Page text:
Infrastructure-as-a-Service (IaaS) represents a new consumption model for the use of IT resources. An IaaS provider offers customers bandwidth, storage and compute power on an elastic, on-demand basis, over the Internet. Companies reason for choosing an IaaS environment differ, depending on the size of the organization and the nature of the business. Cost is often the primary reason. For Small and Medium Businesses with a limited capital budget, IaaS shifts the capital requirement to an operational expense that tracks with the growth of the business.
Even among large enterprises, infrastructure costs are a driving force for considering IaaS. IaaS other key benefits include improved cash flow, accommodation of widely inaccurate provision planning, and exceptional transparency in utilization and costs. Tata Communications has demonstrated its commitment to IaaS with the introduction of InstaCompute. Joining our suite of managed services that also includes colocation and managed hosting, Insta Compute adds a key component to the company’s IT services road map.
Virtual private cloud (VPC): An IaaS computing, networking, and storage environment operated by a service provider for a single organization that is a subset of a larger cloud infrastructure (for example, a public cloud). AVPC (also known as a virtual private data centre) is virtually partitioned from the larger cloud, typically through a firewall and VLAN, rather than completely physically separated. VPCs are operated by service providers, and typically come packaged with a set of enterprise data centre services.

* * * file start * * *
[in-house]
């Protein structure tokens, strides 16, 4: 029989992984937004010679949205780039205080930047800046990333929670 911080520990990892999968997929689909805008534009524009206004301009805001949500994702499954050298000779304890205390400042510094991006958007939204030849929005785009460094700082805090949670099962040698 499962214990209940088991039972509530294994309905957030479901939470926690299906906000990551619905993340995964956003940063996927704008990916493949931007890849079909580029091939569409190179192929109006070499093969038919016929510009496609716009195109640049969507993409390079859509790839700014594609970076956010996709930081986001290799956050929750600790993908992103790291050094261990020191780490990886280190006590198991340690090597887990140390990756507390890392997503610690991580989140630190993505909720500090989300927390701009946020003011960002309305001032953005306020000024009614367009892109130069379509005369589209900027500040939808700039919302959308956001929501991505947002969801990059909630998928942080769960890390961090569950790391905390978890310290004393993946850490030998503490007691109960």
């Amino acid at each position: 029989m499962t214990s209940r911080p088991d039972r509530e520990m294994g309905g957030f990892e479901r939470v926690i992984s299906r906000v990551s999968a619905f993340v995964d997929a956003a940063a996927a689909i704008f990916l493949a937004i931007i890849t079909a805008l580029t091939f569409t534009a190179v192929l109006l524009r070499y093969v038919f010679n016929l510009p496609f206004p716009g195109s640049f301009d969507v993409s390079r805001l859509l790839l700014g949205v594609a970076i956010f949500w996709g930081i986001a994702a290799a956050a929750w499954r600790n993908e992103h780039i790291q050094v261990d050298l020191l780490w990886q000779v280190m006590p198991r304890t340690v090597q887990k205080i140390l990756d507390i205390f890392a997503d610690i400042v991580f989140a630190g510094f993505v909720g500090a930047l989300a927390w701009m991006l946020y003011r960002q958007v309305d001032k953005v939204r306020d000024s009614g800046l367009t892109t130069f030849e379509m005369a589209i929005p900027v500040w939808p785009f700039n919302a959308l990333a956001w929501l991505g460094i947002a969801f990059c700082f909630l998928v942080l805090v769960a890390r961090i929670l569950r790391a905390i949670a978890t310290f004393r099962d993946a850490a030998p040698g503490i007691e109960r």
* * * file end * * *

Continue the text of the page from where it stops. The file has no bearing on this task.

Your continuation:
The cloud infrastructure services market, and in particular the virtual private cloud (VPC) market, is a compelling opportunity for network and infrastructure service providers. Cloud infrastructure services - also known as Infrastructure as a Service (IaaS) - involve the provisioning of pre-packaged managed infrastructure in the form of virtual server instances. Virtual instances include components of varying size or capacity such as storage, RAM, and CPU processing power, as well as a preferred server operating system (for example, Windows or Linux).
These services allow customer organizations to deploy and manage their own applications on virtualized servers that are hosted offsite at a service provider data center, thus enabling customers to focus on managing their application workloads without needing to maintain the underlying server infrastructure. If cloud computing is to achieve its potential, there needs to be a clear understanding of the various issues involved, both from the perspectives of the providers and the consumers of the technology.
Introduction to Infrastructure as a Service and Virtual Priv